Where’s the American consumer? Macy’s had a weak earnings number this morning, yet another retailer reporting a tough macro environment. That was followed by a lackluster retail sales report, also this morning, even as job growth and activity surveys indicate a solid economic backdrop. Meanwhile, Amazon reported 40% same-store-sales growth in July. So the pie does not seem to be getting much bigger, but the internet companies are garnering an increasing share relative to the old guard of retail.
Macy’s missed on both EPS and sales. Macy’s had been one of the few department stores that was still a bright spot for investors, as its competitors fell victim to the secular shift towards online shopping and a relatively tepid U.S. consumer. However, management essentially acknowledged that its plan going forward is to fight for more share from its competitors since industry growth is nonexistent. The Buy Online Pickup in Store process was highlighted in today’s press release as one initiative to fight for that share.
M has stalled near $60 in the past 6 months, but even with today’s disappointing news, the stock is still trading down only 5% in the pre-market, around $56.50:
That is still above the 200 day ma, which is now around $55.50.
Part of the reason why Macy’s stock has held up so well is that its valuation is quite cheap relative to the consistency of the company’s sales and EPS growth over the past few years. It’s a 14 P/E stock with EPS growth of 10-15%. At that valuation, the question becomes whether the forward estimates are reasonably in the ballpark. Those selling the stock obviously believe that even the cheap valuation does not leave enough margin for error for a company and sector that could be in secular stagnation over the next few years. The stock’s reaction this week to the weak report will likely be a reflection of investors’ willingness to look past this quarter as a one-off against the longer-term positive trend. The alternative view is that it’s the start of a more serious earnings decline.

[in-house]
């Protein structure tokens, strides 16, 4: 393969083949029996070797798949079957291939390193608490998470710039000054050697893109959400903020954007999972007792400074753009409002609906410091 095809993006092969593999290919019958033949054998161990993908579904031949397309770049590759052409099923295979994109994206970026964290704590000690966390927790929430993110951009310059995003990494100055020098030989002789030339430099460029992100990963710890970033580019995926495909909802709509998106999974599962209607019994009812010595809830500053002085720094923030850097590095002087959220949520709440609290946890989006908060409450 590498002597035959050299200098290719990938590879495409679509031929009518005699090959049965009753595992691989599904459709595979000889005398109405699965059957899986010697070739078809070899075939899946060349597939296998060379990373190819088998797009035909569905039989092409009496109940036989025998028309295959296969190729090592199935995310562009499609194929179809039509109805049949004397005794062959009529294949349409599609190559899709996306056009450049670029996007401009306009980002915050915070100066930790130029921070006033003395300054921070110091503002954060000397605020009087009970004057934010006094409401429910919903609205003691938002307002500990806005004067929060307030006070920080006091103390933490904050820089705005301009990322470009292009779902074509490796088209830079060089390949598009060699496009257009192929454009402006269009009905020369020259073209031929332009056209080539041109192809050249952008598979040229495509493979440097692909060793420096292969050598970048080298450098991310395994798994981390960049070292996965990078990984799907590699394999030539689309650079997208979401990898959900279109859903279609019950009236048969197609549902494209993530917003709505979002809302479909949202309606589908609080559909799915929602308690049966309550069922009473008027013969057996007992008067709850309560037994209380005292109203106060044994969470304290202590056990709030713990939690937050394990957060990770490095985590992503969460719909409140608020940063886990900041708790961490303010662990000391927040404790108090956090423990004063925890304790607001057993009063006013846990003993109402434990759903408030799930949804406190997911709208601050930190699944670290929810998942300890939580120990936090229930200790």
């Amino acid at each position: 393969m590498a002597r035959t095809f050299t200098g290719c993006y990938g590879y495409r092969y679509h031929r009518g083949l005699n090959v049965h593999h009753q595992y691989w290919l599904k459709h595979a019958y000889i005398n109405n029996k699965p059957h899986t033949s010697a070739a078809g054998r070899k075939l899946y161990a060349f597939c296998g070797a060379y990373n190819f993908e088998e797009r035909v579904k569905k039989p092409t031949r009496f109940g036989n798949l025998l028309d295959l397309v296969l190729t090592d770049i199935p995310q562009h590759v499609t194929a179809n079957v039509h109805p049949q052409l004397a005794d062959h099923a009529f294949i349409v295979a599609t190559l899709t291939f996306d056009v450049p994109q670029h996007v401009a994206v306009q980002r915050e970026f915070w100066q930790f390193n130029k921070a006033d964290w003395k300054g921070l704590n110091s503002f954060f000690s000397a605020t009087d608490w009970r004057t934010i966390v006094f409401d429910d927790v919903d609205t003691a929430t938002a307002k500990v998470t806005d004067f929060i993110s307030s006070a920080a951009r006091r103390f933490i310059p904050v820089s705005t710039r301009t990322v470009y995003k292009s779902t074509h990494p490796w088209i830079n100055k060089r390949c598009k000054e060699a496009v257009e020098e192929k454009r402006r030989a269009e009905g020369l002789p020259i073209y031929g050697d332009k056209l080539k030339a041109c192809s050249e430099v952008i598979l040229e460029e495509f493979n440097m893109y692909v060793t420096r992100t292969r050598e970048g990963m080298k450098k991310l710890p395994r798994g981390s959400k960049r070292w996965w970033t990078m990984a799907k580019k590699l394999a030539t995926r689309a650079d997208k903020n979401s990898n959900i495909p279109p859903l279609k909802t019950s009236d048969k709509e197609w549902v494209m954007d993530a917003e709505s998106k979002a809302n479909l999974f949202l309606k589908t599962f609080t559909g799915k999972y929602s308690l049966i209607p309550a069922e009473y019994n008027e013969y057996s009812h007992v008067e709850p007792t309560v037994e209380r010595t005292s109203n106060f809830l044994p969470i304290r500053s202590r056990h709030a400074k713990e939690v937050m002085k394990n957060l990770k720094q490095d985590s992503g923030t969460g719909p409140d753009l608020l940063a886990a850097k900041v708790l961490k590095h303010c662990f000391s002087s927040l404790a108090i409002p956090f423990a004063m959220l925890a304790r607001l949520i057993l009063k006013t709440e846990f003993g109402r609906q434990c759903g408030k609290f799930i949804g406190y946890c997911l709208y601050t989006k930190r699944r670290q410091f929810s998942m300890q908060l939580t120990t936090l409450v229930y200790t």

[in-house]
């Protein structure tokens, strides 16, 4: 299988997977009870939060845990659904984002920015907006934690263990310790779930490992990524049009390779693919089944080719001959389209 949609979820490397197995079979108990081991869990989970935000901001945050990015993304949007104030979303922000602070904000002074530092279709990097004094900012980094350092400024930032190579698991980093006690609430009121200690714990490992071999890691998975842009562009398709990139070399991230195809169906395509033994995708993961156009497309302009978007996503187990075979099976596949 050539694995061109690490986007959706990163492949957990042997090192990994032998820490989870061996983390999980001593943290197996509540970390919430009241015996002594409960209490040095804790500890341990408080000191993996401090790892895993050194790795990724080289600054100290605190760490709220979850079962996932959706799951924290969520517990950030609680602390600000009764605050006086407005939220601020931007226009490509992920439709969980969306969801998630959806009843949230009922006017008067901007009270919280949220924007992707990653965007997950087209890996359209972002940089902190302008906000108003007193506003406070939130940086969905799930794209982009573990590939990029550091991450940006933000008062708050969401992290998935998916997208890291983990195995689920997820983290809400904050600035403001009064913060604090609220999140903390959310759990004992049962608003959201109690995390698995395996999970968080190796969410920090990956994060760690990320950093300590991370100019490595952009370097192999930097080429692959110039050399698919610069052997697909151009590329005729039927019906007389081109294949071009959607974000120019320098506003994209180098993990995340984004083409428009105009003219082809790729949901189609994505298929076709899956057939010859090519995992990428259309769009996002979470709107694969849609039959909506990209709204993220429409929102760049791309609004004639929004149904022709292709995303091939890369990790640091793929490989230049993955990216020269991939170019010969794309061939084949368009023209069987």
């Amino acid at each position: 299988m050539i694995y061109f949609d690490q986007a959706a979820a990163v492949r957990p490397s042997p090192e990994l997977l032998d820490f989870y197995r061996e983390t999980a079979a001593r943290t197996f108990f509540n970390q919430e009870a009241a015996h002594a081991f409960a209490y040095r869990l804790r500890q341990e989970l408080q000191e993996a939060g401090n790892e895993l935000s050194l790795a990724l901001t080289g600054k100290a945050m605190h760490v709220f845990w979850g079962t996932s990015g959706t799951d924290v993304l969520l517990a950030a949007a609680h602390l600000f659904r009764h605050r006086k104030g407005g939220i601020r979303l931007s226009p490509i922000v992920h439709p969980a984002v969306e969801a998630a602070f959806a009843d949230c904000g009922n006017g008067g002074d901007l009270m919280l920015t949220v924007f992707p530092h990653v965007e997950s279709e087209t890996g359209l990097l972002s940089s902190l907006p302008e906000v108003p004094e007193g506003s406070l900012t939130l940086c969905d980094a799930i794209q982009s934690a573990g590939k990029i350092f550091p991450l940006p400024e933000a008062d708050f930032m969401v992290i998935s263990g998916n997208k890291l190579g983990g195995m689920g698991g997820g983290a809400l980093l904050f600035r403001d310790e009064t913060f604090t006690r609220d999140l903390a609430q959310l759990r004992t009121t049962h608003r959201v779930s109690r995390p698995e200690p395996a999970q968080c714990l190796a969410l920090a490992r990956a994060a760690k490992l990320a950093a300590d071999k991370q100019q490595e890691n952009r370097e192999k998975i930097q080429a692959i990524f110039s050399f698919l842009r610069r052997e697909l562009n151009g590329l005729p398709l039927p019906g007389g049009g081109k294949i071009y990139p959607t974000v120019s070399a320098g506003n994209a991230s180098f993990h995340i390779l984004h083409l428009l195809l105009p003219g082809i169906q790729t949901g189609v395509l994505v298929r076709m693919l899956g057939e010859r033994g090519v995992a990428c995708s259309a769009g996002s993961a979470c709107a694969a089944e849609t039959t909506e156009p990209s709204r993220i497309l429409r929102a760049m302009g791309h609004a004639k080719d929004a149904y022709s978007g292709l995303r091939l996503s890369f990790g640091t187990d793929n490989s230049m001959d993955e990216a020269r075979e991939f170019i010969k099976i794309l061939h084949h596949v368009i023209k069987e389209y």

Another wrinkle in the story of classic American retail is the potential stabilization of JCP after a multiyear slump. After annual sales at JCP declined from $17.7 billion in 2010 to $11.9 billion in 2013, JCP is on track for its first year-over-year increase in sales in the past 5 years (analysts have modeled in $12.3 billion for calendar year 2014). Given that the increase is just a small blip ($400 million for the year), the difficulty for the other retailers is not likely to be major lost sales to JCP. Rather, the simple stabilization of JCP’s business might have hindered the growth of the other department stores, which have been steadily gaining incremental sales as JCP lost business.
Regardless, the main trend of the internet taking share from the traditional retail industry remains intact. Amidst that backdrop, retailers will have to be creative, nimble, and innovative to continue to attract physical customers to their stores. Macy’s has been ahead of the pack, but the industry’s headwinds are affecting the leader as well.